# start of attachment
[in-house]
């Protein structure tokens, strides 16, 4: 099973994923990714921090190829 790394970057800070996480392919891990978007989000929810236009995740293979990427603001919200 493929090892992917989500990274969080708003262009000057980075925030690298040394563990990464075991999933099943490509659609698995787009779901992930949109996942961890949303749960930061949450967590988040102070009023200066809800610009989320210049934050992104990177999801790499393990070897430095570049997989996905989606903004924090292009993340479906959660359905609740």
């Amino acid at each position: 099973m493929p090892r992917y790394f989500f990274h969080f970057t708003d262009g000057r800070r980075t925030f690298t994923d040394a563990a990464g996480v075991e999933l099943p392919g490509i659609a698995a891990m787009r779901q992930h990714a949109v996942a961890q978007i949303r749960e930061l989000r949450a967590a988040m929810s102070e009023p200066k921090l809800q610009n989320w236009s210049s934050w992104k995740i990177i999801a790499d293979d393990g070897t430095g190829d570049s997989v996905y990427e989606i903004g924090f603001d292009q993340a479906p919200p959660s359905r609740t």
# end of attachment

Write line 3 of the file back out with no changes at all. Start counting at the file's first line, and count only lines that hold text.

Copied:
């Amino acid at each position: 099973m493929p090892r992917y790394f989500f990274h969080f970057t708003d262009g000057r800070r980075t925030f690298t994923d040394a563990a990464g996480v075991e999933l099943p392919g490509i659609a698995a891990m787009r779901q992930h990714a949109v996942a961890q978007i949303r749960e930061l989000r949450a967590a988040m929810s102070e009023p200066k921090l809800q610009n989320w236009s210049s934050w992104k995740i990177i999801a790499d293979d393990g070897t430095g190829d570049s997989v996905y990427e989606i903004g924090f603001d292009q993340a479906p919200p959660s359905r609740t």